Shane Blair – Minnesota Department of Agriculture
It’s weed season and with it comes the importance of being aware of invasive plants in the field. For example, Palmer’s pigweed is a fast-growing annual weed that harms row crops and can increase production costs for farmers already facing high input costs. Palmer’s pigweed has developed resistance to several classes of herbicides and their different modes of action, which makes it very difficult and expensive to control.
The Minnesota Department of Agriculture (MDA) considers Palmer’s pigweed a high priority noxious weed and is working closely with farmers, crop consultants and University of Minnesota extension educators to eradicate new infestations when discovered. Since 2016, the MDA has identified several pathways by which Palmer pigweed moves throughout Minnesota, including seed, feed, screenings, and manure.
During each growing season, the MDA Noxious Weed Program receives many inquiries about plants like Palmer’s Pigweed. Inquiries often include requests for identification, questions about how to manage weeds, and expected requirements of landowners and local governments under noxious weed law. To ensure MDA responds quickly to suspicious reports of species like Palmer pigweed, MDA rolled out a new pest case management system in 2021 to help identify suspicious plants more quickly.
If you were familiar with Arrest the Pest email and voicemail, they have now been renamed Report a Pest to work with the new pest case management system. Report a Pest allows the public and MDA responders to report suspected pest infestations online. It requires the user to submit information about the suspected species, location, and contact details so that MDA staff can request follow-up information if needed to confirm the report. If photos are provided, staff can quickly identify the species and determine if it is a species of special concern that would require further investigation. MDA staff can then create individual actions when species of concern are documented in these reports. All pest species can be reported, and MDA’s rapid response to Palmer infestations has been greatly enhanced by this new reporting system.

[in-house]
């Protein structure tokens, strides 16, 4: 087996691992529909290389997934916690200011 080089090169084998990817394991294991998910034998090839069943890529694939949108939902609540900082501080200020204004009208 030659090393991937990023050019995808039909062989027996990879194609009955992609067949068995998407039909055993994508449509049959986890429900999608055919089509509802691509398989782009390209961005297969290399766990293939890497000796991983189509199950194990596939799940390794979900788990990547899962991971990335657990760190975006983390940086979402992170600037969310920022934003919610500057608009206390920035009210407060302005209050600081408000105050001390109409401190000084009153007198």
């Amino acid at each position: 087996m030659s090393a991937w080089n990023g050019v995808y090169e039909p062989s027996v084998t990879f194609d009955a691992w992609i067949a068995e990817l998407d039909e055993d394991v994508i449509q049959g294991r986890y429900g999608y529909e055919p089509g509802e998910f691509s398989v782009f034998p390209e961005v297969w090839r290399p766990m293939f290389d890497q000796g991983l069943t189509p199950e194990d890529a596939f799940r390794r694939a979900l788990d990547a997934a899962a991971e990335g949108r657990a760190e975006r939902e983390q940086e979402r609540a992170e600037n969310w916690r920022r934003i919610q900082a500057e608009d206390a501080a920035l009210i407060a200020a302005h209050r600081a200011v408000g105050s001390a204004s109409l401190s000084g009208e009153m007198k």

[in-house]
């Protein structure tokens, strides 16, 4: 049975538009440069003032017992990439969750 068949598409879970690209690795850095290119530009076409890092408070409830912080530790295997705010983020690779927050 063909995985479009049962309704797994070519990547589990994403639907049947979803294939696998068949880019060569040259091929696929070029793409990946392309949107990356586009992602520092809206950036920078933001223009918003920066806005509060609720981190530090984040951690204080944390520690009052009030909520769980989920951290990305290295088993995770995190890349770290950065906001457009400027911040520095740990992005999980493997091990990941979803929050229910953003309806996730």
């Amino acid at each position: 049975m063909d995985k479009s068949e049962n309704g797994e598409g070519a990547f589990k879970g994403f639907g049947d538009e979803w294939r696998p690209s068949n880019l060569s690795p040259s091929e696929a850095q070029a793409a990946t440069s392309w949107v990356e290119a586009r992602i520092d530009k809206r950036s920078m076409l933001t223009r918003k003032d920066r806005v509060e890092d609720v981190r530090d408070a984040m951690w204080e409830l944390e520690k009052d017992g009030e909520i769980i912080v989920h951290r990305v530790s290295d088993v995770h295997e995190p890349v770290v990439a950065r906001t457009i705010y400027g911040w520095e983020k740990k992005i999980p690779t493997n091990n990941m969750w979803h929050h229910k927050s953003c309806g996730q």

If you suspect Palmer’s pigweed on your property, immediately visit MDA’s Report a Pest page and enter the location of the suspect plants and your contact information into our online report form. If you have a phone or camera with you, take several photos of the plant (whole plant, leaves, flowers, etc.) and upload them with your report.
Once you have reported through Report a Pest, an MDA staff member will review you and contact you if more information is needed or to let you know what the next steps are. If a suspicious plant is found, mark it clearly so that it can be found quickly if the MDA decides to visit the site or remove it from the field and keep it until the species is confirmed. Living plant material should be placed in a plastic bag and refrigerated. Dead and dry plant material should be placed in a paper bag and stored at room temperature. If the MDA suspects the plant is Palmer’s amaranth, we may ask you to send plant tissue to a lab for genetic testing to confirm identification and send you a protocol for submitting a sample.
Visit the MDA’s Palmer Amaranth webpage in Minnesota where you can learn more about the plant and what characteristics to look for to identify it in the field.